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Preliminary communication

Hume’s Alleged Success over Hutcheson

Noriaki Iwasa   ORCID icon ; University of Tokushima, Center for General Education, Tokushima, Tokushima, Japan

Fulltext: english, pdf (388 KB) pages 323-336 downloads: 450* cite
APA 6th Edition
Iwasa, N. (2011). Hume’s Alleged Success over Hutcheson. Synthesis philosophica, 26 (2), 323-336. Retrieved from
MLA 8th Edition
Iwasa, Noriaki. "Hume’s Alleged Success over Hutcheson." Synthesis philosophica, vol. 26, no. 2, 2011, pp. 323-336. Accessed 6 Jun. 2020.
Chicago 17th Edition
Iwasa, Noriaki. "Hume’s Alleged Success over Hutcheson." Synthesis philosophica 26, no. 2 (2011): 323-336.
Iwasa, N. (2011). 'Hume’s Alleged Success over Hutcheson', Synthesis philosophica, 26(2), pp. 323-336. Available at: (Accessed 06 June 2020)
Iwasa N. Hume’s Alleged Success over Hutcheson. Synthesis philosophica [Internet]. 2011 [cited 2020 June 06];26(2):323-336. Available from:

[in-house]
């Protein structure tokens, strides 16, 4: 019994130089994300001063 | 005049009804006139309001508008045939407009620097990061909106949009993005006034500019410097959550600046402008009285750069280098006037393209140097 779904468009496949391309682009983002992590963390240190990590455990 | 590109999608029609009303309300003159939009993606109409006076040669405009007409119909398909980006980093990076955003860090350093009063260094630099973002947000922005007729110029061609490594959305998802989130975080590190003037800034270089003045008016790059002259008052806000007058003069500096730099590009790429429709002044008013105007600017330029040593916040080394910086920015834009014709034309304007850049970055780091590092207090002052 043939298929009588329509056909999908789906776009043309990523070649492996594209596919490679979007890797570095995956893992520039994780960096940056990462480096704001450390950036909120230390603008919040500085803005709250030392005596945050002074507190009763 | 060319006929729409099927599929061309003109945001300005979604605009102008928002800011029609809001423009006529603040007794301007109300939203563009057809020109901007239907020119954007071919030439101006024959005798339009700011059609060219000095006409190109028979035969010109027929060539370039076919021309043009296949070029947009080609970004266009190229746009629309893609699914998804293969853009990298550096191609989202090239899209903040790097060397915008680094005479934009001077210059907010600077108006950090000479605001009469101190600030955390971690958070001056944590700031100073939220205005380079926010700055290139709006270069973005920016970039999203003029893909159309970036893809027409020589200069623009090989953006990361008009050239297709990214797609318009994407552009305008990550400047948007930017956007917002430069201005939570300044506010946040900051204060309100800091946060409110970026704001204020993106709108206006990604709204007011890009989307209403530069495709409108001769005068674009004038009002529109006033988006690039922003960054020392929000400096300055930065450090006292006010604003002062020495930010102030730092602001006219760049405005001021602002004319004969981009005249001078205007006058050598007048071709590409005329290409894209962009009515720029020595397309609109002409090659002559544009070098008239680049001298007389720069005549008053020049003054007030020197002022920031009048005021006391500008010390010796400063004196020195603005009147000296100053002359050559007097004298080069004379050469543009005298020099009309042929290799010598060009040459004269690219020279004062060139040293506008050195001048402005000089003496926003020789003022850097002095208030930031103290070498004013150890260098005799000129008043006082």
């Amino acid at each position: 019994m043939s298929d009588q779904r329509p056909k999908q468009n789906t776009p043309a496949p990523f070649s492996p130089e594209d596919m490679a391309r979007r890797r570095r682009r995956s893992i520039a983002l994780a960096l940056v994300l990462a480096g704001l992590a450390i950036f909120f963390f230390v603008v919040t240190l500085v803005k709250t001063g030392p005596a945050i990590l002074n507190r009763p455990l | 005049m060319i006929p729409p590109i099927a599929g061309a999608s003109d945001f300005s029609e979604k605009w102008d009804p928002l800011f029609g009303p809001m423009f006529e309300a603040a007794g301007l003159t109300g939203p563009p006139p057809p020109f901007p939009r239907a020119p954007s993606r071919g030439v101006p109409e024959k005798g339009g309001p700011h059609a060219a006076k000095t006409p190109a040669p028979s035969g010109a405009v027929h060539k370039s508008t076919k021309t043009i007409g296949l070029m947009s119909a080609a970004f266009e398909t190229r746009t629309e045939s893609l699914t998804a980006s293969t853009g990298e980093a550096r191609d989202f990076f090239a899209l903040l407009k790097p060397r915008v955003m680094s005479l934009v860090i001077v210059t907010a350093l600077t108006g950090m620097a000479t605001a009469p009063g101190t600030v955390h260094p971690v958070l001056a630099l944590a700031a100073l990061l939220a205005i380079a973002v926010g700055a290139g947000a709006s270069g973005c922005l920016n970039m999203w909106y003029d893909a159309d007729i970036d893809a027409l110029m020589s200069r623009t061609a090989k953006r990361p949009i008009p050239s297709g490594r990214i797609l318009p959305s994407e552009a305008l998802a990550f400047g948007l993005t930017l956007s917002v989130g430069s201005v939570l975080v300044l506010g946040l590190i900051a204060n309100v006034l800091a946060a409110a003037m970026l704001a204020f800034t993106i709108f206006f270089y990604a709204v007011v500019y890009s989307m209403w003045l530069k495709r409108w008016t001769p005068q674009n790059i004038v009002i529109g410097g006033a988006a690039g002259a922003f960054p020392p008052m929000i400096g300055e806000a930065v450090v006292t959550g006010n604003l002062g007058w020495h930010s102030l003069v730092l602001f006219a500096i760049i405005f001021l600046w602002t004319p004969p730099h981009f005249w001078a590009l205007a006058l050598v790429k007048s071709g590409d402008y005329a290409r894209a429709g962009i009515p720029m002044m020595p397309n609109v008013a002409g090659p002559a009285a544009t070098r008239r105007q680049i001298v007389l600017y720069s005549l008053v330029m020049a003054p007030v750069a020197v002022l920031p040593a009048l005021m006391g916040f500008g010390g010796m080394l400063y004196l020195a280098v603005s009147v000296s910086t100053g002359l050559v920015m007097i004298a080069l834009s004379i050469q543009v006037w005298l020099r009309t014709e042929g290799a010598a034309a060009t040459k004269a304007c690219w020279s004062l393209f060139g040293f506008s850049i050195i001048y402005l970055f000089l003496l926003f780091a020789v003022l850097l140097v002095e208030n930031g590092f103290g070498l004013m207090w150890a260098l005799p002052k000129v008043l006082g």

N. Iwasa, "Hume’s Alleged Success over Hutcheson", Synthesis philosophica, vol.26, no. 2, pp. 323-336, 2011. [Online]. Available: [Accessed: 06 June 2020]

David Hume thinks that human affections are naturally partial, while Francis Hutcheson holds that humans originally have disinterested benevolence. Michael Gill argues that Hume’s moral theory succeeds over Hutcheson’s because the former severs the link between explaining and justifying morality. According to Gill, Hutcheson is wrong to assume that our original nature should be the basis of morality. Gill’s understanding of Hutcheson’s theory does not fully represent it, since for Hutcheson self-love and self-interest under certain conditions are permissible, or even desirable or necessary for the good of society. There is not much difference between Hutcheson’s and Hume’s theories in the sense that they both extract impartial morality from human character as it is. Hume’s theory does not succeed over Hutcheson’s because Hume does not propose a better way of extracting morality nor explain all moral phenomena.

Francis Hutcheson; David Hume; Michael B. Gill; ethics; human nature; impartiality; benevolence; partiality; self-interest; self-love

Hrčak ID: 82557


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